Ward, Margaret, St.

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English martyr; b. Congleton, Cheshire, date unknown; d. Tyburn, Aug. 30, 1588. Nothing is known of her early life except that she was in the service of the Whittles, a Catholic family living in London at the time of her arrest. There is much divergence in the contemporary accounts of the episode that led up to it. It seems that after several visits to William Watson, confined in Bridewell prison, she succeeded in smuggling a rope into his cell. At 2:00 or 3:00 a.m., Margaret together with an Irish boatman, John Roche (alias Neale), waited in the street below, while the priest made his escape over the tiles of the roof. Misjudging the distance, Watson doubled the rope and was forced to jump before he was half way down. Though injured he was concealed by Roche and escaped. The rope, left dangling from a cornice of the roof, was traced to Margaret, who was arrested the following day. Robert southwell wrote to the Jesuit General, Claudius acquaviva, "She was flogged and hung up by the wrists, the tips of her toes just touching the ground, for so long a time that she was crippled and paralyzed ." She refused to reveal Watson's whereabouts when charged with assisting at his escape. She also refused the liberty offered to her if she would attend a Protestant service. On August 29 she was tried at the Old Bailey and executed the following day. With her suffered four Catholic laymen, including John Roche, and Richard Leigh, a secular priest. She was beatified by Pius XI on Dec. 15, 1929 and and canonized by Paul VI on Oct. 25, 1970 (see england, scotland, and wales, martyrs of).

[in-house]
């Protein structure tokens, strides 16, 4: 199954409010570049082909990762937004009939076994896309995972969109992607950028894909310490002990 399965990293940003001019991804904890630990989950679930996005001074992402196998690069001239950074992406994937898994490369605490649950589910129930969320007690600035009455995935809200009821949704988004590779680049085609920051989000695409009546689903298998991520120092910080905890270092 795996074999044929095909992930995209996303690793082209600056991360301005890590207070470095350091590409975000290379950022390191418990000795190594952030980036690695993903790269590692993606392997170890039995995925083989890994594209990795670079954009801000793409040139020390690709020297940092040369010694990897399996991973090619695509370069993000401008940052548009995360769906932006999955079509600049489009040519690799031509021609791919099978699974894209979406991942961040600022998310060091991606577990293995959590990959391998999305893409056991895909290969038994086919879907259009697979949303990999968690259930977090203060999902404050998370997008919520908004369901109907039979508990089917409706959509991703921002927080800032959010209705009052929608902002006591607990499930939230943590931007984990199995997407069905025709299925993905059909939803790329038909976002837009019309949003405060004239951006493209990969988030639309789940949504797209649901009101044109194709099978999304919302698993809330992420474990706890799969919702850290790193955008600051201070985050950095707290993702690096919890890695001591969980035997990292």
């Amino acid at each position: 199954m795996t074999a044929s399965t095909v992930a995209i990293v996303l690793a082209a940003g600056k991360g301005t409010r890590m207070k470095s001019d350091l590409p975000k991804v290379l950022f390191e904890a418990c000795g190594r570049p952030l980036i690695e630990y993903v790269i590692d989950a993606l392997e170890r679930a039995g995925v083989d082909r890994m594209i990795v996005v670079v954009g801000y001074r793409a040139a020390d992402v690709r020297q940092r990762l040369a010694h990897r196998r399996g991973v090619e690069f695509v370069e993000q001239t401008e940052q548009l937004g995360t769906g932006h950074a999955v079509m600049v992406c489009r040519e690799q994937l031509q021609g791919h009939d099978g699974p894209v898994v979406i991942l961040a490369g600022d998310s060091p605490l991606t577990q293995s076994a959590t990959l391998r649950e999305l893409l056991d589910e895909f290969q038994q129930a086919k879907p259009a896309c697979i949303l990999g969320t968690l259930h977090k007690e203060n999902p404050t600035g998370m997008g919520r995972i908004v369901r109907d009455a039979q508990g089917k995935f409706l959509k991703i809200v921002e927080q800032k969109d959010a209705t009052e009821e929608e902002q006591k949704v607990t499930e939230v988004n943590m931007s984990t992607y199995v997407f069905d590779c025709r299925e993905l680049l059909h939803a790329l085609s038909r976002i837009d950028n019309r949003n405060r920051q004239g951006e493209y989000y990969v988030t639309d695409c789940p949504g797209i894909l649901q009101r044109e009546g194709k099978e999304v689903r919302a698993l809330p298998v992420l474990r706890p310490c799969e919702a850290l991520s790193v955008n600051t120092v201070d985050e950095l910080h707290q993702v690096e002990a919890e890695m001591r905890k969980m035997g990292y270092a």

Feast: Aug. 20.

Bibliography: l. e. whatmore, Blessed Margaret Ward (Postulation pamphlet; London 1961). a. butler, The Lives of the Saints, rev. ed. h. thurston and d. attwater (New York 1956) 3:437438.

[g. fitzherbert]